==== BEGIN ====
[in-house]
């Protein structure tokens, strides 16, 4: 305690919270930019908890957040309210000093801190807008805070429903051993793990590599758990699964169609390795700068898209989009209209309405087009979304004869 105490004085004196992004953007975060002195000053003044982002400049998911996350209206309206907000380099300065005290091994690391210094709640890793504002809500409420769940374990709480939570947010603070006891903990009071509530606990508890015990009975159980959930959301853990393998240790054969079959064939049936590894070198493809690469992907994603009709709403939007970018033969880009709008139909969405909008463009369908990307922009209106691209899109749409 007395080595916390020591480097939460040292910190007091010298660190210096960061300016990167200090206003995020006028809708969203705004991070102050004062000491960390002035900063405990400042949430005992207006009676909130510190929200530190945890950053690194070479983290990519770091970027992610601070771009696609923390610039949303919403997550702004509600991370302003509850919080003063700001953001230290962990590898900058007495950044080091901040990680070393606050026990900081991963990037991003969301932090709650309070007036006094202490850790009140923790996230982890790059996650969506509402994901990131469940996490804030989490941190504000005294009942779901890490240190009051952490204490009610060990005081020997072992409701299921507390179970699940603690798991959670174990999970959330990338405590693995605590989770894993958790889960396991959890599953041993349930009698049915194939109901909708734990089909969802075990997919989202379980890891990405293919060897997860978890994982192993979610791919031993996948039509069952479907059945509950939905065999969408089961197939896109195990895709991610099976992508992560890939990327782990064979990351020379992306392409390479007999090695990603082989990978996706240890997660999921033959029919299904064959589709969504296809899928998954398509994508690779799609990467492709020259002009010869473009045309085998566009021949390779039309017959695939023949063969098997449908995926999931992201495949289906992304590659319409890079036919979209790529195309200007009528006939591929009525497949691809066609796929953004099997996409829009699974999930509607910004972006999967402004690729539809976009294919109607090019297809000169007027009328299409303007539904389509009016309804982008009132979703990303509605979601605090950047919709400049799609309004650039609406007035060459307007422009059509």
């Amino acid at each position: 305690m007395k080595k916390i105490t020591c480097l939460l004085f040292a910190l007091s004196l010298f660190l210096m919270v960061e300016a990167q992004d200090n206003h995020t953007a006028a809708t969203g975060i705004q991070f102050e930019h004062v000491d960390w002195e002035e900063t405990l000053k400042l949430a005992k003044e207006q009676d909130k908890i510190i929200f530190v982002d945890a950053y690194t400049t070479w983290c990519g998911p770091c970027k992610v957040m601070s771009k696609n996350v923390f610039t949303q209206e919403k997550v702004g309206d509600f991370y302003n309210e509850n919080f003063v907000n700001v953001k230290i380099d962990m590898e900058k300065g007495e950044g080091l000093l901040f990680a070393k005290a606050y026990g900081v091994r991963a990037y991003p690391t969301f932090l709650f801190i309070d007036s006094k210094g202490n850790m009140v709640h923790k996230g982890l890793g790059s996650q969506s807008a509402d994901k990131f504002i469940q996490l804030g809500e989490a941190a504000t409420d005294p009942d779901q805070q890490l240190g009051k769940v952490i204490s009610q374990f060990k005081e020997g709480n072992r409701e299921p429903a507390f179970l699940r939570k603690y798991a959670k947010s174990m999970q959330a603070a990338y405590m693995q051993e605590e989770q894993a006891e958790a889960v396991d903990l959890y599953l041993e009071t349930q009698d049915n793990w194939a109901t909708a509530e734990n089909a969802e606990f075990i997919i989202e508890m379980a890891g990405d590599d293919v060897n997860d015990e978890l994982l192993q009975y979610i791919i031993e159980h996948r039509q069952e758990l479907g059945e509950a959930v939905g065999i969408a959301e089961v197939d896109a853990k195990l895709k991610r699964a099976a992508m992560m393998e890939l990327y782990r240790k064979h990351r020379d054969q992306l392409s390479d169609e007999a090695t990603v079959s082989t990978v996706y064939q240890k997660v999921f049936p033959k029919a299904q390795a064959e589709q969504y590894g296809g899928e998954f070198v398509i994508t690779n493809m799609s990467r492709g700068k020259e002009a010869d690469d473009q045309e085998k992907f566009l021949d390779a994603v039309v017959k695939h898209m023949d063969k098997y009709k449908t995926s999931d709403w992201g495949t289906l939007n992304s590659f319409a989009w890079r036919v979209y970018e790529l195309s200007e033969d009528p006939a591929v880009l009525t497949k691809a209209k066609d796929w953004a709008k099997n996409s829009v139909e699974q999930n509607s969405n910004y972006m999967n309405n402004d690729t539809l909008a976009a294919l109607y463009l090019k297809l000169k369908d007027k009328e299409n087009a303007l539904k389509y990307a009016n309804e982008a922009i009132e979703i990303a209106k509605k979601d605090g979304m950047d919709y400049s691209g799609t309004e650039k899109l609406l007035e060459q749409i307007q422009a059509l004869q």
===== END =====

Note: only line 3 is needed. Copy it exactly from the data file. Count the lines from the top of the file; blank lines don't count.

């Amino acid at each position: 305690m007395k080595k916390i105490t020591c480097l939460l004085f040292a910190l007091s004196l010298f660190l210096m919270v960061e300016a990167q992004d200090n206003h995020t953007a006028a809708t969203g975060i705004q991070f102050e930019h004062v000491d960390w002195e002035e900063t405990l000053k400042l949430a005992k003044e207006q009676d909130k908890i510190i929200f530190v982002d945890a950053y690194t400049t070479w983290c990519g998911p770091c970027k992610v957040m601070s771009k696609n996350v923390f610039t949303q209206e919403k997550v702004g309206d509600f991370y302003n309210e509850n919080f003063v907000n700001v953001k230290i380099d962990m590898e900058k300065g007495e950044g080091l000093l901040f990680a070393k005290a606050y026990g900081v091994r991963a990037y991003p690391t969301f932090l709650f801190i309070d007036s006094k210094g202490n850790m009140v709640h923790k996230g982890l890793g790059s996650q969506s807008a509402d994901k990131f504002i469940q996490l804030g809500e989490a941190a504000t409420d005294p009942d779901q805070q890490l240190g009051k769940v952490i204490s009610q374990f060990k005081e020997g709480n072992r409701e299921p429903a507390f179970l699940r939570k603690y798991a959670k947010s174990m999970q959330a603070a990338y405590m693995q051993e605590e989770q894993a006891e958790a889960v396991d903990l959890y599953l041993e009071t349930q009698d049915n793990w194939a109901t909708a509530e734990n089909a969802e606990f075990i997919i989202e508890m379980a890891g990405d590599d293919v060897n997860d015990e978890l994982l192993q009975y979610i791919i031993e159980h996948r039509q069952e758990l479907g059945e509950a959930v939905g065999i969408a959301e089961v197939d896109a853990k195990l895709k991610r699964a099976a992508m992560m393998e890939l990327y782990r240790k064979h990351r020379d054969q992306l392409s390479d169609e007999a090695t990603v079959s082989t990978v996706y064939q240890k997660v999921f049936p033959k029919a299904q390795a064959e589709q969504y590894g296809g899928e998954f070198v398509i994508t690779n493809m799609s990467r492709g700068k020259e002009a010869d690469d473009q045309e085998k992907f566009l021949d390779a994603v039309v017959k695939h898209m023949d063969k098997y009709k449908t995926s999931d709403w992201g495949t289906l939007n992304s590659f319409a989009w890079r036919v979209y970018e790529l195309s200007e033969d009528p006939a591929v880009l009525t497949k691809a209209k066609d796929w953004a709008k099997n996409s829009v139909e699974q999930n509607s969405n910004y972006m999967n309405n402004d690729t539809l909008a976009a294919l109607y463009l090019k297809l000169k369908d007027k009328e299409n087009a303007l539904k389509y990307a009016n309804e982008a922009i009132e979703i990303a209106k509605k979601d605090g979304m950047d919709y400049s691209g799609t309004e650039k899109l609406l007035e060459q749409i307007q422009a059509l004869q």